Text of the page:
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Interest rates and house prices: pill or poison?

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Policymakers disagree over whether central banks should use interest rates to curb leverage and asset price booms. Higher interest rates make mortgages more expensive and could prevent borrowers from bidding up house prices to create a boom. However, rough calculations show that the size of rate increase needed to do so might also boost unemployment and push down inflation. Thus, using this type of policy tool may cause the central bank to deviate significantly from its goals of full employment and price stability.

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  • Jordà, Òscar & Schularick, Moritz & Taylor, Alan M., 2015. "Interest rates and house prices: pill or poison?," FRBSF Economic Letter, Federal Reserve Bank of San Francisco.
  • Handle: RePEc:fip:fedfel:00065
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    File URL: http://www.frbsf.org/economic-research/publications/economic-letter/2015/august/interest-rates-and-house-prices-central-bank-goals/el2015-25.pdf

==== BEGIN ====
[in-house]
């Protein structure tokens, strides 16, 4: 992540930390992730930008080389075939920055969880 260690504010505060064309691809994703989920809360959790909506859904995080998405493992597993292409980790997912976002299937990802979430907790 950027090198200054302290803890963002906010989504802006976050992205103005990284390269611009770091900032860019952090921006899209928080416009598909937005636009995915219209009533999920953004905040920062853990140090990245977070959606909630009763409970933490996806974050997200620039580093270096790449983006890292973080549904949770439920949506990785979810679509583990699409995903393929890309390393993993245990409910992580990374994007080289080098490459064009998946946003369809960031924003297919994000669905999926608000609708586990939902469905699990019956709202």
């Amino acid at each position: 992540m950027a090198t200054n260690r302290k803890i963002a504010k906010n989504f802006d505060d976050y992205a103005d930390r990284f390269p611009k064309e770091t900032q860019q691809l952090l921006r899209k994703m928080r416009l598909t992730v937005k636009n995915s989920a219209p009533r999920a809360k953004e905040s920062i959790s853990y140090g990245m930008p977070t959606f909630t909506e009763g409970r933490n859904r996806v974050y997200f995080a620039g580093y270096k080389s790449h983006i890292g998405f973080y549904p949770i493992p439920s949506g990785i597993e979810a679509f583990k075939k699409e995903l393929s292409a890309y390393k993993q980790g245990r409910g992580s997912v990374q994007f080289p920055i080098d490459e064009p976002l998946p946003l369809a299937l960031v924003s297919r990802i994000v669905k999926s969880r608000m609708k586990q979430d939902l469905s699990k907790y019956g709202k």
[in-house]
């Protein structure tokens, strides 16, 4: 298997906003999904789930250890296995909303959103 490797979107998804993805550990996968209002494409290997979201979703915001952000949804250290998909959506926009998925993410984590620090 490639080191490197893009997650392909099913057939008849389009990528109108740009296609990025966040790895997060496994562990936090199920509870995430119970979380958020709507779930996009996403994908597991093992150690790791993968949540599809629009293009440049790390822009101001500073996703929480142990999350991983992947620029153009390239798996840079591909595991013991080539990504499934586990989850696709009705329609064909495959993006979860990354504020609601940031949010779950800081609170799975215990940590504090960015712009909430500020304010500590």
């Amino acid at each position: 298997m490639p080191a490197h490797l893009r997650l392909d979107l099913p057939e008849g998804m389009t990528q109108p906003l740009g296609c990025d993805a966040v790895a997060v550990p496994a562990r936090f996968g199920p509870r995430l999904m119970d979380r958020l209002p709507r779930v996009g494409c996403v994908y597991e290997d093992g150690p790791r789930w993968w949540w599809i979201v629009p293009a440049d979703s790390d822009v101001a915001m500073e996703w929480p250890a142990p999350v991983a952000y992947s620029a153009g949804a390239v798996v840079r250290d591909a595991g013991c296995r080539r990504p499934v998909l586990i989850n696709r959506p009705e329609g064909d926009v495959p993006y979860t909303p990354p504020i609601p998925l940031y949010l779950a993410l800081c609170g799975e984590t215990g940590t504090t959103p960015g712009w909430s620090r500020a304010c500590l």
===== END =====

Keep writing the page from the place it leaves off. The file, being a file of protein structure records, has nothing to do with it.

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    References listed on IDEAS

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    1. Maurice Obstfeld & Jay C. Shambaugh & Alan M. Taylor, 2005. "The Trilemma in History: Tradeoffs Among Exchange Rates, Monetary Policies, and Capital Mobility," The Review of Economics and Statistics, MIT Press, vol. 87(3), pages 423-438, August.
    2. Andrea Ajello & Thomas Laubach & J. David Lopez-Salido & Taisuke Nakata, 2016. "Financial Stability and Optimal Interest-Rate Policy," Finance and Economics Discussion Series 2016-067, Board of Governors of the Federal Reserve System (U.S.).
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    Keywords

    Housing - Prices; Interest rates;

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